Logistics sector demonstrates resilience

Global Real Estate Perspective November 2022

The logistics sector continues to demonstrate its resilience with healthy levels of demand and strong fundamentals. Nevertheless, there are signs that occupiers are adopting a more cautious approach amid economic headwinds. The U.S. remains most resilient with leasing activity holding up in Q3, while limited supply in primary markets and softening demand in China were drags on performance in Europe and Asia Pacific respectively.

Vacancy continued to tighten in the U.S. and Europe with record low vacancy rates in both regions, but aggregate vacancy ticked up in Asia Pacific. Rents continued to rise in all three regions in Q3, with the U.S. and Europe witnessing double-digit rental growth. Globally, rents increased 14% year-over-year. Rents, however, account for a relatively small proportion of supply chain costs, and there is currently greater occupier focus on operating costs, given concerns over the rising cost of energy and fuel. With energy efficiency offering significant cost-saving potential, this should drive demand for sustainable new warehouses as well as increased emphasis on retrofitting existing facilities.

This article is part of JLL’s Global Real Estate Perspective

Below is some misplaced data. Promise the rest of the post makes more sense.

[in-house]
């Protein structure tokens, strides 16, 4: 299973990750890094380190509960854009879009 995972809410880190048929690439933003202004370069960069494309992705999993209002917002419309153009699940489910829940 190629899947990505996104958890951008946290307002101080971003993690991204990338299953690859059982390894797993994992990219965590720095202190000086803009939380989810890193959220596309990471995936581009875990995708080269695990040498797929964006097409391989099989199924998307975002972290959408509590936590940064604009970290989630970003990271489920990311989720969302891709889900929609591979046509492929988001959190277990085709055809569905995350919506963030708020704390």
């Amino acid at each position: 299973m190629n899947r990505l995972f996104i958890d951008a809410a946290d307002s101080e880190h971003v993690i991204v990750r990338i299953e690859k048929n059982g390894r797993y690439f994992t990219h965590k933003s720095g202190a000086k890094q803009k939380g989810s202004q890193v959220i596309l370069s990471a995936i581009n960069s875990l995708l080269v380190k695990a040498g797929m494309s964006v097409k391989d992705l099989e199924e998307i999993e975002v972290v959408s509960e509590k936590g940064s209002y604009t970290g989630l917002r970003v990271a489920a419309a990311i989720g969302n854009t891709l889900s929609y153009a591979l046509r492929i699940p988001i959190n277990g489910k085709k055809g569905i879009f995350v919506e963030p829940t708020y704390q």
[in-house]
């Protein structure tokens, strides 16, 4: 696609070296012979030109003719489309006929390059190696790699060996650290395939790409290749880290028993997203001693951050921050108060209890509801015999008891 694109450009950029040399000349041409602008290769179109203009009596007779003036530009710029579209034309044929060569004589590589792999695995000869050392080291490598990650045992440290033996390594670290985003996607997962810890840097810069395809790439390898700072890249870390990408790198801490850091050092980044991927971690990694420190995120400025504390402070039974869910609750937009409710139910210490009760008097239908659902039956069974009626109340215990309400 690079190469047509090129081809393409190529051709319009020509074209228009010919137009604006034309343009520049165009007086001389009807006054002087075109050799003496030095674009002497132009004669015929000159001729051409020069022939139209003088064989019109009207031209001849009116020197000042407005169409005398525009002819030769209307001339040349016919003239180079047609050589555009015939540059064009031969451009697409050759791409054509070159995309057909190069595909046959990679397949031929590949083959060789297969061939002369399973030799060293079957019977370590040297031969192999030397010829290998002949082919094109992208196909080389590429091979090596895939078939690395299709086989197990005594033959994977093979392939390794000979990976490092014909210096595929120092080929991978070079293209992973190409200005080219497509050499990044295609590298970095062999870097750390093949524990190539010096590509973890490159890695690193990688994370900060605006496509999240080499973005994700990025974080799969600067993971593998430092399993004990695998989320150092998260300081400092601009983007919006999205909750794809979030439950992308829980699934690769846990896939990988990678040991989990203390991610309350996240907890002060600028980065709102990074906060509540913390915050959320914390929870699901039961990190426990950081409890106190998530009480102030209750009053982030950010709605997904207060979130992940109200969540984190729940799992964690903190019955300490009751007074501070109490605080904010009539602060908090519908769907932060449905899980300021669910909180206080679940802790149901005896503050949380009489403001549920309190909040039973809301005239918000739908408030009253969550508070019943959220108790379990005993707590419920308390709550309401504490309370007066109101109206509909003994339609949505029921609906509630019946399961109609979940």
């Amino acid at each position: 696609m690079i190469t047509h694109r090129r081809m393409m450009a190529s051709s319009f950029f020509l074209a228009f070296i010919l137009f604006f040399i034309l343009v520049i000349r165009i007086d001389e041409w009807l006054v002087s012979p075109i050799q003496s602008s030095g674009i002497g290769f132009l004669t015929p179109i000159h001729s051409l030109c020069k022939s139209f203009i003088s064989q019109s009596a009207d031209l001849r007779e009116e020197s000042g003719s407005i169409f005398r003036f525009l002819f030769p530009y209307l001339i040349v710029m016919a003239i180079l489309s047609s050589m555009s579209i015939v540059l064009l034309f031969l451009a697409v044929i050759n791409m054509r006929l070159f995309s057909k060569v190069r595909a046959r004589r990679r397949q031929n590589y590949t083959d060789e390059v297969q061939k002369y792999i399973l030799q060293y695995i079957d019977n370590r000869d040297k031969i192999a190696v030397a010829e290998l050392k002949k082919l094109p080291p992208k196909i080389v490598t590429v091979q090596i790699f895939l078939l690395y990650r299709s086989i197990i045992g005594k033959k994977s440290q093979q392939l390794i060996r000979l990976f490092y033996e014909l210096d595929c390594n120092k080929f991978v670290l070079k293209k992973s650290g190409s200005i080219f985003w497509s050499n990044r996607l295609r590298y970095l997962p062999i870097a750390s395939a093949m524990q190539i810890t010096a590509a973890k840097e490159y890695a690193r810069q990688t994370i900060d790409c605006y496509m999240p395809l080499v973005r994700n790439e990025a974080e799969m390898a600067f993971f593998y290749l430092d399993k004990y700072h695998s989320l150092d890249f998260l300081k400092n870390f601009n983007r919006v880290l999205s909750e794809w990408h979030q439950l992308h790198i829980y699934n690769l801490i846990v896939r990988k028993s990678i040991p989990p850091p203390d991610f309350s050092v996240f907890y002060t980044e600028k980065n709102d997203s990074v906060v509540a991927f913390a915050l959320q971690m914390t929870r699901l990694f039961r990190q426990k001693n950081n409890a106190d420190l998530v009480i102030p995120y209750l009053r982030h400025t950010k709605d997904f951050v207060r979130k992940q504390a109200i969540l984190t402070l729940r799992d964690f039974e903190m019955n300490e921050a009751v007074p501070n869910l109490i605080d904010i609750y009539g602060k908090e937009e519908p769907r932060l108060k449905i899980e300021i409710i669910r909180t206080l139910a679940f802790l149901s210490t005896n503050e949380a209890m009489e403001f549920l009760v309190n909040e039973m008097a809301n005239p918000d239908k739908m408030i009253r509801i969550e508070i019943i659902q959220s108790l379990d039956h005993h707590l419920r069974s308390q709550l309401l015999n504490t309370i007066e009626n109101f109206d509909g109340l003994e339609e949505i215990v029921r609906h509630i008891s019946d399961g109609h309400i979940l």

Future trends: E-commerce demand to remain a key growth driver

Outlook for 2023: With the regionalization of manufacturing picking up and inventory levels rising, demand for space from manufacturers, retailers and 3PLs are expected to increase. Meanwhile, high inflation will subdue consumer spending into 2023, which will delay expansion plans for online retailers, with grocery likely to be the only online sector that will continue to expand in the short term.

Long-term: E-commerce-related demand may have abated from its peak last year, but it will remain a key long-term driver for warehouse space (particularly in emerging Asia where the e-commerce story still has a long way to run). This will lead to increased demand for small-box, urban logistics facilities, including temperature-controlled warehouses. Increased usage of electric vehicles will bring ESG and facility improvements like charging stations and fleet parking into the spotlight. Another long-term trend that will shape the future of global logistics is the increased focus on regionalization of manufacturing. The significant demand by consumers and governments for the electrification of automotive fleets, coupled with post-Covid supply chain issues and geopolitical uncertainty, has driven the need to regionalize advanced manufacturing.